Marine Mammal Stranding Database

Marine Mammal Species Description

Gervais' Beaked Whale

Mesoplodon europaeus

(Gervais, 1855)


Order: Cetacea
Family: Ziphiidae
Alternate Common Names: Gulf Stream beaked whale, Antillean beaked whale, European beaked whale.

Status: protected under MMPA


   Length: 12.1-17.1 ft (3.7-5.2 m)
   Weight: around 2,650 lbs (1,200 kg)

Gervais' beaked whales have a small triangular dorsal fin near the back half of their body. Males have a pair of teeth that are visible near the front of the lower jaw. Barnacles are known to attach to the exposed teeth of males. They are dark gray on their backs and lighten to light gray on their bellies. Some females have a white patch on their ventral sides near the anus. Older individuals generally have some scarring on their body, either lines or round scars.


This whale occurs in warm, deep waters. There are very few sightings of this species so little of their life history is known. One school of nine Gervais? beaked whales was observed in the Bahamas, which contained three different subgroups. Visual observation of diving individuals recorded short dives of 9-28 minutes in length.


Gervais' beaked whales eat mostly squid. Their diet may also include some fish and crustaceans. Records of diving and echolocating Gervais? beaked whales show they can dive over 1260 ft (384 m) in depth while feeding.


Females likely give birth to a single calf at a time.


Most information about this species comes from a few sightings of this species at sea and stranding records. The maximum estimated age for this species is 48 years old.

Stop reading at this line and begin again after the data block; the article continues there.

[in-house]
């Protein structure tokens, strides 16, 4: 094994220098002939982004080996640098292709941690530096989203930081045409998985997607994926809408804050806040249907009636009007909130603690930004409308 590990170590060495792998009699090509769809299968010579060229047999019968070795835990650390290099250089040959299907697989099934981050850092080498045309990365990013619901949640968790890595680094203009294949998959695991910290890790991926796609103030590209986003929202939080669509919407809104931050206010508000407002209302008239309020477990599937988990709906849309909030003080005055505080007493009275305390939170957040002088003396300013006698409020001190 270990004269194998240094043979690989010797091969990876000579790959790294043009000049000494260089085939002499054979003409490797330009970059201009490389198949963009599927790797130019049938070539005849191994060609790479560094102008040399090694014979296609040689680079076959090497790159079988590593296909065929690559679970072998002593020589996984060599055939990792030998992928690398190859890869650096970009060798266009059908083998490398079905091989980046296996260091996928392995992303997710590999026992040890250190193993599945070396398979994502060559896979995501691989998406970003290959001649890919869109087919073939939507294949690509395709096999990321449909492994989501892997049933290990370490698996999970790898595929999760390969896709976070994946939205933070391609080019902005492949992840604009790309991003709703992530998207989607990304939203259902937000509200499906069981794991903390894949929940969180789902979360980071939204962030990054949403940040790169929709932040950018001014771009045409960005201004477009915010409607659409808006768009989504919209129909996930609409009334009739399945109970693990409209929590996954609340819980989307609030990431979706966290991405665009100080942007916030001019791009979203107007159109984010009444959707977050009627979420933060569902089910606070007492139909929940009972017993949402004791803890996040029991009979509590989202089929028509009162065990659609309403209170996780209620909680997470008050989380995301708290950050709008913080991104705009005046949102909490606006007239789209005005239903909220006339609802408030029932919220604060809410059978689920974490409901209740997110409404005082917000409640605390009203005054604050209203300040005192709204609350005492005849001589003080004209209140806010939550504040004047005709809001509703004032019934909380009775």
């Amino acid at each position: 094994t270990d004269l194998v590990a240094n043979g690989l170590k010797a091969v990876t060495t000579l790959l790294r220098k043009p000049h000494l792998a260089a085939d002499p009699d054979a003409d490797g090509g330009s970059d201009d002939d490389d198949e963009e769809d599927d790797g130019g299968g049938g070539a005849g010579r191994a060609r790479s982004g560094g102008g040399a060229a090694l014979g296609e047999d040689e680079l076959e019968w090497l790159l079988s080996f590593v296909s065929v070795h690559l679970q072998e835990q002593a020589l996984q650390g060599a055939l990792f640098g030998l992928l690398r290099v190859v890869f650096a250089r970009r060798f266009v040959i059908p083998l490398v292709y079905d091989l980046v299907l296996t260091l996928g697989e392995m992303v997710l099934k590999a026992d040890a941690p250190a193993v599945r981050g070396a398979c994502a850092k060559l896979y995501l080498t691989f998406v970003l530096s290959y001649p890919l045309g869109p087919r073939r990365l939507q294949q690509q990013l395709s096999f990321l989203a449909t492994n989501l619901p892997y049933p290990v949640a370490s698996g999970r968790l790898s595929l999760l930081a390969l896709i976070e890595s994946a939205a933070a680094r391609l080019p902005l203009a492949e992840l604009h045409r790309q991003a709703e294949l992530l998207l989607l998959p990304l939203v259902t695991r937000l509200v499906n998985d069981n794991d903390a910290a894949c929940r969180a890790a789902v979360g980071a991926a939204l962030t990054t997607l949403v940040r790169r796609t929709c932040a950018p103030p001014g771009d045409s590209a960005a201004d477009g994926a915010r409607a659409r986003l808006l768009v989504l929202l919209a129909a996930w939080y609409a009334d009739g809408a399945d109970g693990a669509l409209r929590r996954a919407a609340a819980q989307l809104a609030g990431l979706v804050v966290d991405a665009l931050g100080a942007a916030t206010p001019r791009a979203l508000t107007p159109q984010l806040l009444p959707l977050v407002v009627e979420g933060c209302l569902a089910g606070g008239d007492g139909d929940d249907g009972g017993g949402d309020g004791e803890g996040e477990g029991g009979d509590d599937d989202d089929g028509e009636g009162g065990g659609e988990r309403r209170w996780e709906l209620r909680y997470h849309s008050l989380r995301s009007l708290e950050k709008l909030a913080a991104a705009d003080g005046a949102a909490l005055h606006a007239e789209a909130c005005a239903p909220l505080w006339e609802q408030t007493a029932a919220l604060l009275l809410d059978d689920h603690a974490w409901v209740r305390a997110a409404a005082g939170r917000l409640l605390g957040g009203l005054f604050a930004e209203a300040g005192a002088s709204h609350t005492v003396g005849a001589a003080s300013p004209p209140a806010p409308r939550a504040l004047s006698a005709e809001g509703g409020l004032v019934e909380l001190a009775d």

Distribution / Range:

Gervais' beaked whales occur in the temperate Atlantic Ocean south to and below the Equator to southern Brazil and Angola. Off the coast of the United States, records are mostly from strandings, which have been recorded from New York south to Texas.

Similar species:

This species is most likely confused with other members of the beaked whale genus Mesoplodon. In the genus Mesoplodon, females of different species are hard to tell apart. Males can be distinguished by their tooth placement and beak and mouth shape.



Culik B. 2010. Odontocetes. The toothed whales: "Mesoplodon europaeus". UNEP/CMS Secretariat, Bonn, Germany. Accessed January 2012.

Gillespie, D., C. Dunn, J. Gordon, D. Claridge, C. Embling, and I. Boyd. 2009. Field recordings of Gervais' beaked whales Mesoplodon europaeus from the Bahamas. The Journal of the Acoustical Society of America 125: 3428-3433.

Mead, J.G. 1999. Gervais's beaked whale, Mesoplodon europaeus. In The Smithsonian Book of North American Mammals. Wilson, D.E. and S. Ruff, eds., 311-312. Smithsonian Institution in association with the American Society of Mammologists, Washington DC.

Mead, S.A. and J.G. Mead. 2001. Mesoplodon europaeus. Mammalian Species Number 688: 1-5.

Pitman, R. 2009. Mesoplodont Whales - Mesoplodon spp. In: Encyclopedia of Marine Mammals 2nd Ed. Perrin W.F., B. Würsig, and J.G.M. Thewissen, eds. Academic Press, New York, pp. 721-726.

Rosario-Delestre R.J., M.A. Rodríguez-López, A.A. Mignucci-Giannoni, and J.G Mead. 1999. New records of beaked whales (Mesoplodon spp.) for the Caribbean. Caribbean Journal of Science 35:144-148.

Taylor, B.L., Baird, R., Barlow, J., Dawson, S.M., Ford, J., Mead, J.G., Notarbartolo di Sciara, G., Wade, P. & Pitman, R.L. 2008. Mesoplodon europaeus. In: IUCN 2011. IUCN Red List of Threatened Species. Version 2011.2. Downloaded on 09 January 2012.